Because of these limitations, I have built closed and open source solutions to manage the complexities that involve working with CloudFormation. Recently I even started revamping a tool that I wrote years ago to manage complex CloudFormation Stacks. This update was done on the behest of a few people that actually utilize the tool and wanted to be taken from the messy state it is currently in, into something that could be tied into their current applications. It was from this that I began working on CfnMason as a python module.

However, recently I started working with CDK. CDK is Am,azon’s CloudFormation Development Kit. My first thought was that it was going to be horrible, and why would anyone ever use it. Now, this was before it was a fully supported implementation and was only really viable when used with JavaScript. And, don’t get me wrong, I don’t hate JS, but I do most of my coding in Python these days. So, when I finally had a chance to use it for work, I found that I really like it, and that it was actually an excellent tool.

So, that brings me back to the original question. How do I know when it is time to stop working on a project? The main answer in my mind is you have to figure out that for yourself. When I started writing this, I was pretty sure that I was going to say that I am no longer going to be working on updating CfnMason. But, as I wrote this, I realized that not everyone is going to be able to move over to CDK. There are probably thousands of CFN stacks that have been created over the years, that require updates and tweaks, that are not a good fit to move over to CDK. As of yet, I don’t know of a way to take a template that is in AWS and convert it into a working CDK script so that you can develop on it from there.

This is why writing is sometimes the best way to find an answer to a problem, even technical ones. At face value, there are a number of projects that seem like they should just be discarded and never used again. But, once you analyze the situation properly, you might realize that there is a reason to move forward with development of a seemingly dead solution. It might even be to use it as a growth platform. Or, it could be that while there are new tools available, that for some, older and simpler tools are also still needed.

So, at the end of the day, what started as a note to say that I am no longer going to be working on CfnMason, has been turned around to me stating that I am going to try and get it done. Ha, yeah, even I laughed at that. Although now that the nation is in lock down, there is more of a chance that I might get it finished.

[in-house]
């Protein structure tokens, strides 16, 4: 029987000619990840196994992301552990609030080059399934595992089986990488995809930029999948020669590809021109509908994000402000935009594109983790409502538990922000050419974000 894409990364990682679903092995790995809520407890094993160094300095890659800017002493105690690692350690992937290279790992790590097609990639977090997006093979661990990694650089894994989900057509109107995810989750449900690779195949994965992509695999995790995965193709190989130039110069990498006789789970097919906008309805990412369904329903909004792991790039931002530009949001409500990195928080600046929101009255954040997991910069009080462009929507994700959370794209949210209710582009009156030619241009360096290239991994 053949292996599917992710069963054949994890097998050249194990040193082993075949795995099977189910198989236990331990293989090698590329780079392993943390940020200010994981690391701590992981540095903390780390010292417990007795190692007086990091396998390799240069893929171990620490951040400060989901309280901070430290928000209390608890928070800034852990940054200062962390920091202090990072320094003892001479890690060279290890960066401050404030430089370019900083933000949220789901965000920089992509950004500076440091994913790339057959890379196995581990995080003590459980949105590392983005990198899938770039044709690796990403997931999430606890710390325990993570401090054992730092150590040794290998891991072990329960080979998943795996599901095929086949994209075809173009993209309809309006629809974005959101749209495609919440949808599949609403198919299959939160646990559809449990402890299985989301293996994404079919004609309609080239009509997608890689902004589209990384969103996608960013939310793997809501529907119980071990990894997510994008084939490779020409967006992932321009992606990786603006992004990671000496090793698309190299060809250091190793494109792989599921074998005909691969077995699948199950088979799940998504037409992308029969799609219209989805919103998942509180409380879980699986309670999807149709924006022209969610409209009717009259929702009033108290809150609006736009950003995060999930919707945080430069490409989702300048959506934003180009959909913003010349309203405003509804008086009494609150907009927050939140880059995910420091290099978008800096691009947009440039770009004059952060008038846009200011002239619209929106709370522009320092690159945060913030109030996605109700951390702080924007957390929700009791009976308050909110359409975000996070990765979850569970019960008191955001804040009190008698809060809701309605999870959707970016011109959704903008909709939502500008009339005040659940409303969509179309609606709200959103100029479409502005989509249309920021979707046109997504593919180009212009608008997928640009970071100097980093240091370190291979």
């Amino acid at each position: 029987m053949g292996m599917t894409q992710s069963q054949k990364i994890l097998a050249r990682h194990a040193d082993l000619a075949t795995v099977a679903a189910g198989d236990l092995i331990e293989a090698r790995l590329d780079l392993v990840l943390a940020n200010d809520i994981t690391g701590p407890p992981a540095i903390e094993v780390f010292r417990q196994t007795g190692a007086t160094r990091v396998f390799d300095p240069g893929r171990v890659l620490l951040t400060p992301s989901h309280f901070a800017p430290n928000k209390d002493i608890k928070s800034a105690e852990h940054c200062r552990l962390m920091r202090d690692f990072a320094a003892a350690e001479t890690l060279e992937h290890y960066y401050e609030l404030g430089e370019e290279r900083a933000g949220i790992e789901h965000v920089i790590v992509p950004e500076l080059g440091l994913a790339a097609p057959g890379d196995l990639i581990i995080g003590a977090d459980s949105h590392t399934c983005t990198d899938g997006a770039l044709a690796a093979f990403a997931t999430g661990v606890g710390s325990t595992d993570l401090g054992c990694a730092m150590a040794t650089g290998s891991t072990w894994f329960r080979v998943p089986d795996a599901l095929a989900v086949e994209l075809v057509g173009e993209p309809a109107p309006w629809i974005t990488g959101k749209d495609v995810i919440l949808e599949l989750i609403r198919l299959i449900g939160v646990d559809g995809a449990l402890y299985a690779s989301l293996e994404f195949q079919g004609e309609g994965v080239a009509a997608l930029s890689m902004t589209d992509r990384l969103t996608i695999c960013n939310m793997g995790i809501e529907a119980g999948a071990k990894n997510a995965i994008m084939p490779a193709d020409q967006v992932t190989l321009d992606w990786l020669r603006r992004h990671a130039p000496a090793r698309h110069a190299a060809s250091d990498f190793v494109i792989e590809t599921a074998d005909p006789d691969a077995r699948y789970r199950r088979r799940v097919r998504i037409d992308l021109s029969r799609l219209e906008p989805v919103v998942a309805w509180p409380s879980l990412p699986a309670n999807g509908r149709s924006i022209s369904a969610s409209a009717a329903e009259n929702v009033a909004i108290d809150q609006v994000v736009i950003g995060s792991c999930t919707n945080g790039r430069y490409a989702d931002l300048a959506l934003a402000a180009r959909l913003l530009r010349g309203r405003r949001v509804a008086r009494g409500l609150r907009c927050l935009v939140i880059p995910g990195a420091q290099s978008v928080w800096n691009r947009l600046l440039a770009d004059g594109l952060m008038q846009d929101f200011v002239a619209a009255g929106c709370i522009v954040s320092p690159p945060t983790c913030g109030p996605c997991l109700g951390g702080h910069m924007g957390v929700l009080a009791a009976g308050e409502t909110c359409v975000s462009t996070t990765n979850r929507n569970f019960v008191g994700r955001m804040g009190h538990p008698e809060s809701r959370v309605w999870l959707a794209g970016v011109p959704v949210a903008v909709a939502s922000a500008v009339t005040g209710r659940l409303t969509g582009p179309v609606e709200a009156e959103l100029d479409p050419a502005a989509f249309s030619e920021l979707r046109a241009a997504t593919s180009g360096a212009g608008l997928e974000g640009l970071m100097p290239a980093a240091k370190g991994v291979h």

How to configure environment for Python Poetry based project.

How do I get started?

I recently switched over to Poetry as a package manager for my project CfnMason. ( CfnMason is a tool related to CloudFormation stack management, but you can read about that on the Readme as it is updated. ) The question is, how do you use Poetry when you are working on a project across multiple machines and operating systems. I guess I am going to attempt to address the issue.

So, you want to join a project, or work on a project that is using the Poetry dependency management tool. Great! But, how do you get the requirements setup for the project so that you can start working on it? How do you know which version of Python to use, which packages to install, how to build the project, or how to run the test suite?

This is an issue that I was facing, but it was not with another project, but my own as I was switching between machines. Now, I do know some of the answers to the questions above, but I was still stuck as to how to setup a project on another machine. As such, I decided to walk through the process of coming onto a new project and determining how to work with it. The project that will be used for this walk-through will be CfMason, at tool that manages some aspects of building and deploying CloudFormation stacks on AWS.

Hopefully the project that you are working on has a Readme file. Though, to be fair, documentation is hard, and is often the last thing that is added to a project. If it does, you should be able them, but if they are not provided, then the following steps are the way that I would go about working on a project that uses Poetry for dependency management. Oh, and as a note. I am making the assumption that you already have Poetry installed.

Steps to work on Poetry based Project

  1. Determine that the project is using Poetry
  2. Check the version of Python that is needed
    1. Validate local Python version
    2. Install if missing
  3. Create a virtual environment for building the application
    1. venv — for packaging and validation
    2. venvdev — for building the package
  4. Install project dependencies
  5. Build the project
  6. Run tests

Determine the project is using Poetry.

If the ReadMe does not tell you that the project is using poetry, then there is a quick way to find out.

  • Look for the file pyproject.toml in the base of the project.